If your resume is not getting the interviews you expected, now is the time to review it and follow through on these New Year resolutions:
Resolution 1: Believe in yourself. You have hard and soft skills, experience, and accomplishments that will bring value to future employers. Let your resume focus on you, not on “creative” formats, half-truths, and wishful thinking.
Resolution 2: Lose the deadweight. Read through the job postings and advertisements for the information potential employers really want and target your resume. You may be extremely proud of your first job more than 10 years ago; but if your first job has no bearing on the job you want now, use the space more profitably to describe your current skills, experience, and accomplishments.
Resolution 3: Look before you leap. If you make one change, reread the whole resume. As tedious as this advice sounds, over and over again I have seen resumes where one change meant the wrong punctuation was left in place; an entire sentence was inadvertently repeated word-for-word; or dates on jobs overlapped in an impossible way.
Resolution 4: Trust yourself. You do have skills, accomplishments, and education that would bring value to employers. Do not let old cautions about “boasting” stand in your way but do not lie. Read job descriptions, postings, and advertisements carefully. They will tell you what employers are looking for and what content your resume should include; you want your resume to quickly and honestly tell recruiters and hiring managers why you are their best choice.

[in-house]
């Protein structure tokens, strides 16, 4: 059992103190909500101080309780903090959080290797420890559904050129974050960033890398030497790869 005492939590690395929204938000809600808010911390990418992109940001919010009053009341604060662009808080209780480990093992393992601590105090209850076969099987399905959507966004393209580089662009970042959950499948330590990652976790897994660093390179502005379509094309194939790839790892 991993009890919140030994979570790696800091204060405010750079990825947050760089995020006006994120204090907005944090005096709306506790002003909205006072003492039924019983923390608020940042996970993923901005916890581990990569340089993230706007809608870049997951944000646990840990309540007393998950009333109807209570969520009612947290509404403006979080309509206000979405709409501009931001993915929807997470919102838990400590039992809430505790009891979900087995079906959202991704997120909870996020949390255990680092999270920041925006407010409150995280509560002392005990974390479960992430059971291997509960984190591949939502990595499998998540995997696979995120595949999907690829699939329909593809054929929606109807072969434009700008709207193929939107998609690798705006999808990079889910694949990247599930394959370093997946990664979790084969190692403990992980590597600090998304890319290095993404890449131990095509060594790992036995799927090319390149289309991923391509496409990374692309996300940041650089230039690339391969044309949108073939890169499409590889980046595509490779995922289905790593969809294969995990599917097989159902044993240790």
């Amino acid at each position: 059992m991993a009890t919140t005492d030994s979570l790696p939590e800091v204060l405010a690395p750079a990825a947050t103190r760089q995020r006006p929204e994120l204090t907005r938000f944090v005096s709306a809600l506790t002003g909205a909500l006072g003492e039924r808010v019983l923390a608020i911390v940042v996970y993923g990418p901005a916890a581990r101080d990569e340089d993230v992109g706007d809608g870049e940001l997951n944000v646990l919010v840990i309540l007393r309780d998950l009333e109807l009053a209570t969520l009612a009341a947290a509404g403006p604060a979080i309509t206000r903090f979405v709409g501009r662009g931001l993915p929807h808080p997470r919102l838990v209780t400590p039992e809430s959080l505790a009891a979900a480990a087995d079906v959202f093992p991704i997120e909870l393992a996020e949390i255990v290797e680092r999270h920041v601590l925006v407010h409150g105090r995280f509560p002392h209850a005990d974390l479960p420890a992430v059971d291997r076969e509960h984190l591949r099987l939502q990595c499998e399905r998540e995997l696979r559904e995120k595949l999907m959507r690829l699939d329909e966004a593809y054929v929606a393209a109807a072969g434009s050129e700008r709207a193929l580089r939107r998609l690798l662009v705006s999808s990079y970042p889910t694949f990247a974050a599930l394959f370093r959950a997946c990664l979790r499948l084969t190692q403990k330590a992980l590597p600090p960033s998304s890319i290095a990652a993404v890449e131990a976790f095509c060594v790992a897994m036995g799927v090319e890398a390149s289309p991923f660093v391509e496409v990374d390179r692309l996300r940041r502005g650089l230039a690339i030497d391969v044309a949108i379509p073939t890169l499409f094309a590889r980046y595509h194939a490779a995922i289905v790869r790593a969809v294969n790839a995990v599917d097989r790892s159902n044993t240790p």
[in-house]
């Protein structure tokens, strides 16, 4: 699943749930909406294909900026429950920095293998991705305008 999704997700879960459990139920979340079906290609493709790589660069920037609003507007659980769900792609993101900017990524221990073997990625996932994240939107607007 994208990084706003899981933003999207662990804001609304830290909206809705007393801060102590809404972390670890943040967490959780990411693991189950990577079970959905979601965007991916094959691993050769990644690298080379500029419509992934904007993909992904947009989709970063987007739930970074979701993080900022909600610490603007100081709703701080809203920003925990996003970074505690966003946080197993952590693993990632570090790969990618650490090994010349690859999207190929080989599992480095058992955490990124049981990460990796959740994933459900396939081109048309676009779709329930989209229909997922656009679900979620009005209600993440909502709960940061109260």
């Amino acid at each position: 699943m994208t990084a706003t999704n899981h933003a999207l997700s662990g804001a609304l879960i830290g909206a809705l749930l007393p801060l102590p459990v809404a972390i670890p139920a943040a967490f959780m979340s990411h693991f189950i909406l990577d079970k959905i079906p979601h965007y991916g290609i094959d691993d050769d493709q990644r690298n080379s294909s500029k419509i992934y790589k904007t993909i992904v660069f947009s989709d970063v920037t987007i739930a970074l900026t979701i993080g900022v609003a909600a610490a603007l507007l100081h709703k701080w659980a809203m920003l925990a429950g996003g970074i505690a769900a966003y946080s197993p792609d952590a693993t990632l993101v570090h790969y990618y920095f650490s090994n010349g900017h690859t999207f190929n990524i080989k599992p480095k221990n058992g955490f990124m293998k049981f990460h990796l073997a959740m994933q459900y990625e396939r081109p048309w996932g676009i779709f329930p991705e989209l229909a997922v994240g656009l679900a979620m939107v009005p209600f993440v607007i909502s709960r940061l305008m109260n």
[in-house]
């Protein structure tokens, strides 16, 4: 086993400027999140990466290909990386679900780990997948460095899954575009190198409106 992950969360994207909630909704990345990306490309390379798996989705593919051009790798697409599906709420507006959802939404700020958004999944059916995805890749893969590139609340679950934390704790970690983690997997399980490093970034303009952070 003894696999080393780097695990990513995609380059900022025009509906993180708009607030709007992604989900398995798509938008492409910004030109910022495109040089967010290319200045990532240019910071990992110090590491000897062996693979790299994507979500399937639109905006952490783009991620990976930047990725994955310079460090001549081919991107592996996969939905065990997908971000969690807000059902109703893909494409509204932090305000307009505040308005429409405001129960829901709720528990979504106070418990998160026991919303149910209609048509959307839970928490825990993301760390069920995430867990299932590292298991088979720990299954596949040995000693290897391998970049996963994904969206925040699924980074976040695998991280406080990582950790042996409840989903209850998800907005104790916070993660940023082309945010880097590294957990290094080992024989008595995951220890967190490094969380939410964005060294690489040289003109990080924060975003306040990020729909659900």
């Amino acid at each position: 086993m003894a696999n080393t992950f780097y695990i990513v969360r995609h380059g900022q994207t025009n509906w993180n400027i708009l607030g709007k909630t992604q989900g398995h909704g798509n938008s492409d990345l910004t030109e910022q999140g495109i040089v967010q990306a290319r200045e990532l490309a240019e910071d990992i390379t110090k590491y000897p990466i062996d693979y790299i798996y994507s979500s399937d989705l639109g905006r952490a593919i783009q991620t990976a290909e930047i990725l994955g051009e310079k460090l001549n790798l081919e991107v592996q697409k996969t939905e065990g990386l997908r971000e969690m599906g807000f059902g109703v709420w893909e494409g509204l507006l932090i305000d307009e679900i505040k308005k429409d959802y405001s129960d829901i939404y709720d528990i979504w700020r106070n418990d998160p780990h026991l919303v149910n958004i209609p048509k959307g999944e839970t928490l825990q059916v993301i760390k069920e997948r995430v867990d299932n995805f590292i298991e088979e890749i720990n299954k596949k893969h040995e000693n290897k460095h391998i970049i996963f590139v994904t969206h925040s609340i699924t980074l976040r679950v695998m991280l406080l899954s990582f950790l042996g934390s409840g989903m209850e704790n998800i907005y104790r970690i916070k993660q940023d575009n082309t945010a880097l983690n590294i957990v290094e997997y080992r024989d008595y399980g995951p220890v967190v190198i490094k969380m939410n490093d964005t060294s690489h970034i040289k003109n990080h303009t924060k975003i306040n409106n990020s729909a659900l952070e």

Resolution 5: Step away from the computer. This resolution has two aspects. First, face-to-face networking and relationship-building is vital to any job search; do not spend all your time researching jobs online. Second, electronic spellcheckers have limited benefit and grammar checkers are worthless. Proofread your resume on your own on paper and on the screen. Only you can tell if you meant “about expectations” or “above” or if that semicolon should be a period. Computers do not know.
Resolution 6: Never assume. For example, you may have assumed the company you did business with was “Wal-Mart Inc.” when it is actually “Wal-Mart Stores, Inc.” and it is branded as Walmart (without the hyphen).
Resolution 7: Be consistent. Within resumes, a dollar amount might be given in one place as $1 million, in another as $1M, and in yet a third as $1,000,000. Between the resume and interview, an important skill might get forgotten; information on social media might fall out of date entirely. Inconsistencies raise questions about your attention to detail at best and your honesty at worst.
Resolution 8: Accept help. Consult a professional resume writer. I really do make a difference for my clients. Contact me today.